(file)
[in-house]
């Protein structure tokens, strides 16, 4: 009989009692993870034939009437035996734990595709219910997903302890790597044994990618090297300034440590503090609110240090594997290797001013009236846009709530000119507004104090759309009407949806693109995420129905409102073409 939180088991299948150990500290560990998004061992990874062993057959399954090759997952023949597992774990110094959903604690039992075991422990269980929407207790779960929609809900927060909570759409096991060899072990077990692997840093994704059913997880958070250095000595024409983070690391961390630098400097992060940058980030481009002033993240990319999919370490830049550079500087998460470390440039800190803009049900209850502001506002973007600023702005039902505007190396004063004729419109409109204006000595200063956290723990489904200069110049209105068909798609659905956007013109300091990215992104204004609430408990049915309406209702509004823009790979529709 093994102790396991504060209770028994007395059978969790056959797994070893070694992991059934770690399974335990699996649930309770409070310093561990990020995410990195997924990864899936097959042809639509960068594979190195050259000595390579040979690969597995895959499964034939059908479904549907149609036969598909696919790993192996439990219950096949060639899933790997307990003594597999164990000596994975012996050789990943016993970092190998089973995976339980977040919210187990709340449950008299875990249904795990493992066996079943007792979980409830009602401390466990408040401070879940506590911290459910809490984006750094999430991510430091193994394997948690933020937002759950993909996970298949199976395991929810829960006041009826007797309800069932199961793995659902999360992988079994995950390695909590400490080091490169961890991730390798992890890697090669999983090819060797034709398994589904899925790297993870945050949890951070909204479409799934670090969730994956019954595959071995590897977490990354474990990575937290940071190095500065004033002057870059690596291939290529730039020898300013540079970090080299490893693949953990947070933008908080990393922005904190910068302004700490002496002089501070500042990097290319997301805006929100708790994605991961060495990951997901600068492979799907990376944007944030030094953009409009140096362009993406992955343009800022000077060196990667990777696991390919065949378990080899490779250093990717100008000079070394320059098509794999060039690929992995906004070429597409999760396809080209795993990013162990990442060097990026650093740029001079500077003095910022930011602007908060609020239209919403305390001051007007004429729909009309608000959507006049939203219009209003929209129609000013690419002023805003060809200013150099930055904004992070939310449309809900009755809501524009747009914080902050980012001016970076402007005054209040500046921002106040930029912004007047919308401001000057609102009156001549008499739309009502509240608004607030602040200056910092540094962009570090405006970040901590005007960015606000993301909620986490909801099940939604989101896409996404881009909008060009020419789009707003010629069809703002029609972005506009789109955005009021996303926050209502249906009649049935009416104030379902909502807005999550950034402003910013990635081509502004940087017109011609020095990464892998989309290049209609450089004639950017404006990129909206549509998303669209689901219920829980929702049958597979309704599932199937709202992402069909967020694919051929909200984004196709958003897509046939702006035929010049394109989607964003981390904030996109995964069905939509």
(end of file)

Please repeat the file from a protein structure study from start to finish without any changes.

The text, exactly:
[in-house]
């Protein structure tokens, strides 16, 4: 009989009692993870034939009437035996734990595709219910997903302890790597044994990618090297300034440590503090609110240090594997290797001013009236846009709530000119507004104090759309009407949806693109995420129905409102073409 939180088991299948150990500290560990998004061992990874062993057959399954090759997952023949597992774990110094959903604690039992075991422990269980929407207790779960929609809900927060909570759409096991060899072990077990692997840093994704059913997880958070250095000595024409983070690391961390630098400097992060940058980030481009002033993240990319999919370490830049550079500087998460470390440039800190803009049900209850502001506002973007600023702005039902505007190396004063004729419109409109204006000595200063956290723990489904200069110049209105068909798609659905956007013109300091990215992104204004609430408990049915309406209702509004823009790979529709 093994102790396991504060209770028994007395059978969790056959797994070893070694992991059934770690399974335990699996649930309770409070310093561990990020995410990195997924990864899936097959042809639509960068594979190195050259000595390579040979690969597995895959499964034939059908479904549907149609036969598909696919790993192996439990219950096949060639899933790997307990003594597999164990000596994975012996050789990943016993970092190998089973995976339980977040919210187990709340449950008299875990249904795990493992066996079943007792979980409830009602401390466990408040401070879940506590911290459910809490984006750094999430991510430091193994394997948690933020937002759950993909996970298949199976395991929810829960006041009826007797309800069932199961793995659902999360992988079994995950390695909590400490080091490169961890991730390798992890890697090669999983090819060797034709398994589904899925790297993870945050949890951070909204479409799934670090969730994956019954595959071995590897977490990354474990990575937290940071190095500065004033002057870059690596291939290529730039020898300013540079970090080299490893693949953990947070933008908080990393922005904190910068302004700490002496002089501070500042990097290319997301805006929100708790994605991961060495990951997901600068492979799907990376944007944030030094953009409009140096362009993406992955343009800022000077060196990667990777696991390919065949378990080899490779250093990717100008000079070394320059098509794999060039690929992995906004070429597409999760396809080209795993990013162990990442060097990026650093740029001079500077003095910022930011602007908060609020239209919403305390001051007007004429729909009309608000959507006049939203219009209003929209129609000013690419002023805003060809200013150099930055904004992070939310449309809900009755809501524009747009914080902050980012001016970076402007005054209040500046921002106040930029912004007047919308401001000057609102009156001549008499739309009502509240608004607030602040200056910092540094962009570090405006970040901590005007960015606000993301909620986490909801099940939604989101896409996404881009909008060009020419789009707003010629069809703002029609972005506009789109955005009021996303926050209502249906009649049935009416104030379902909502807005999550950034402003910013990635081509502004940087017109011609020095990464892998989309290049209609450089004639950017404006990129909206549509998303669209689901219920829980929702049958597979309704599932199937709202992402069909967020694919051929909200984004196709958003897509046939702006035929010049394109989607964003981390904030996109995964069905939509």